Russian Aviation Regiment

An Aviation Regiment (Russian: авиационный полк) {aviaciónnyj polk) was a type of unit employed to organise aircraft and their crews in air combat in the Military Air Forces of the Red Army during the Second World War, the Soviet Air Forces, Soviet Air Defence Forces (PVO)[1] and Soviet Naval Aviation,[2] and since 1991 remain major formations within the Russian Air Force and the Russian Naval Aviation.

The aviation regiments were constituent units of the aviation divisions and aviation corps, and, the separate aviation regiment, as part of the Air Armies. The aviation regiments were homogeneously equipped with aircraft designed for specific types of combat, bombardment, assault, fighter and reconnaissance for the most part.

Fighter and assault air regiments organisationally consisted of 4 aviation squadrons of 15 aircraft each, for a total of 63 aircraft on their flight log. In the fighter regiment there were 78 pilots, in the assault regiment - 82.
In the high-speed bomber and light bomber regiments there were 5 squadrons of 12 aircraft each, which in all accounted for 61 aircraft and 77 crews. The long-range bombardment air regiment were approximately same in composition, and the heavy (bombardment) regiments had 40 aircraft.[3]
The reconnaissance aviation regiment was organised into 4 squadrons of 12 aircraft, 49 in all, while the signals squadron that were integral to aviation division had 12 aircraft and one aircraft in the regiment HQ. The reconnaissance regiments had an establishment of 74 crews.[3]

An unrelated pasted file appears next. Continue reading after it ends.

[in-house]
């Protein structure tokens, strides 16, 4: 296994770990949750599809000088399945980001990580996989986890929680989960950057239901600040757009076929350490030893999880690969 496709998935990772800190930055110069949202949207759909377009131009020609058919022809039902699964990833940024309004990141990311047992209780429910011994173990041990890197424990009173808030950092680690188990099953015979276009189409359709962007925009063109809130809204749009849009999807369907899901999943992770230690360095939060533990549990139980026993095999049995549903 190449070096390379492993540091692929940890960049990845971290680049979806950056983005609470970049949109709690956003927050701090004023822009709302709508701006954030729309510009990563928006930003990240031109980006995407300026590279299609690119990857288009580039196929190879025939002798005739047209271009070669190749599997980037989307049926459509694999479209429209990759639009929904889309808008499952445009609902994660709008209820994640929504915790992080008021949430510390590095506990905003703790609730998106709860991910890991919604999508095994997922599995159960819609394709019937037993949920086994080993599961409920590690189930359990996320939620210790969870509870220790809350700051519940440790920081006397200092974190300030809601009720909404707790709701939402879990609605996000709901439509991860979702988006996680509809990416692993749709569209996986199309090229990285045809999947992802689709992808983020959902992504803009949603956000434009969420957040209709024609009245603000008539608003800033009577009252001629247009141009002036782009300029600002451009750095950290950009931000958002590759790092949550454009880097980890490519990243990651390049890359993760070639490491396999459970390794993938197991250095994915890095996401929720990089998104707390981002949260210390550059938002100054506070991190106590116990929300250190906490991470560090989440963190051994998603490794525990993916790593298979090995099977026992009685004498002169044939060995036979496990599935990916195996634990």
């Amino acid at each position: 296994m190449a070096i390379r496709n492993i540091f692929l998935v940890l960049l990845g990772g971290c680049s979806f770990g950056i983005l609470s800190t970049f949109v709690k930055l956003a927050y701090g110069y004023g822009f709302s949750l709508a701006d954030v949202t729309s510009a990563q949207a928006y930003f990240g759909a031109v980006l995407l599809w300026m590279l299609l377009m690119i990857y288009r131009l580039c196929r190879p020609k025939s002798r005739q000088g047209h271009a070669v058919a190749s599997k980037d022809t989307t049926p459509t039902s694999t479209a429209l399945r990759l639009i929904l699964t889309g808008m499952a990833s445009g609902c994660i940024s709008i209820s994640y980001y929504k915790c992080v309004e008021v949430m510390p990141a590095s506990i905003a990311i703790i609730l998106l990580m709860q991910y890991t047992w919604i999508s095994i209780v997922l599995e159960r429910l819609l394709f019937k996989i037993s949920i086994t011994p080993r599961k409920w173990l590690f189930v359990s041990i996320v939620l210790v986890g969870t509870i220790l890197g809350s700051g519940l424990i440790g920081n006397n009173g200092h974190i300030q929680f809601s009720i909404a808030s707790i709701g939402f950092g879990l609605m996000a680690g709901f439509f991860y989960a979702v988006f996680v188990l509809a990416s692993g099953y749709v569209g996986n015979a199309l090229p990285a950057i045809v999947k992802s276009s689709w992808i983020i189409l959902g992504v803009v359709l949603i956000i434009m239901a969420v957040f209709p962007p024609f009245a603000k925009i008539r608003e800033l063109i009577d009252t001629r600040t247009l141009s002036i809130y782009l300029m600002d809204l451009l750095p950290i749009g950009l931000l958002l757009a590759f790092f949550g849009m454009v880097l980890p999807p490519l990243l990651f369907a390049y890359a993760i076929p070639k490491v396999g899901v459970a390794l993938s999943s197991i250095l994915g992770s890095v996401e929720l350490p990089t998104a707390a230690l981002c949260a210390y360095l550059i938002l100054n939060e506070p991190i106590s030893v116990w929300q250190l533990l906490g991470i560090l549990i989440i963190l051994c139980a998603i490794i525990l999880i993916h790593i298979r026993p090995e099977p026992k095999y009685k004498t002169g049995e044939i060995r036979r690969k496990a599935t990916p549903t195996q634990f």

For some specialised long-term operations mixed aviation regiments were created with the organisation of two bombardment or assault aviation squadrons and one or two fighter aviation squadrons. Night bombardment squadrons were also formed from the summer of 1941 using the training Po-2 aircraft exemplified by the Night Witches, and night reconnaissance squadrons using the Polikarpov R-5 aircraft.

The Rifle and Tank Corps air squadron had 12 reconnaissance aircraft with 18 crews. The squadrons of Front aviation consisted of flights, while those of the long-range bombers from detachments of 3 aircraft each. The number of crews in the air regiments and the Corps squadrons take into account reserve aircraft, which exceeded the number of aircraft in them by 25-50%, which made it possible in the course of combat to produce with the same number of aircraft more aircraft sorties on combat missions and to compensate the loss of crews because of the combat losses.[3]


  1. pp.15-16, Wagner
  2. p.34, Kozlov
  3. 1 2 3 Svischev


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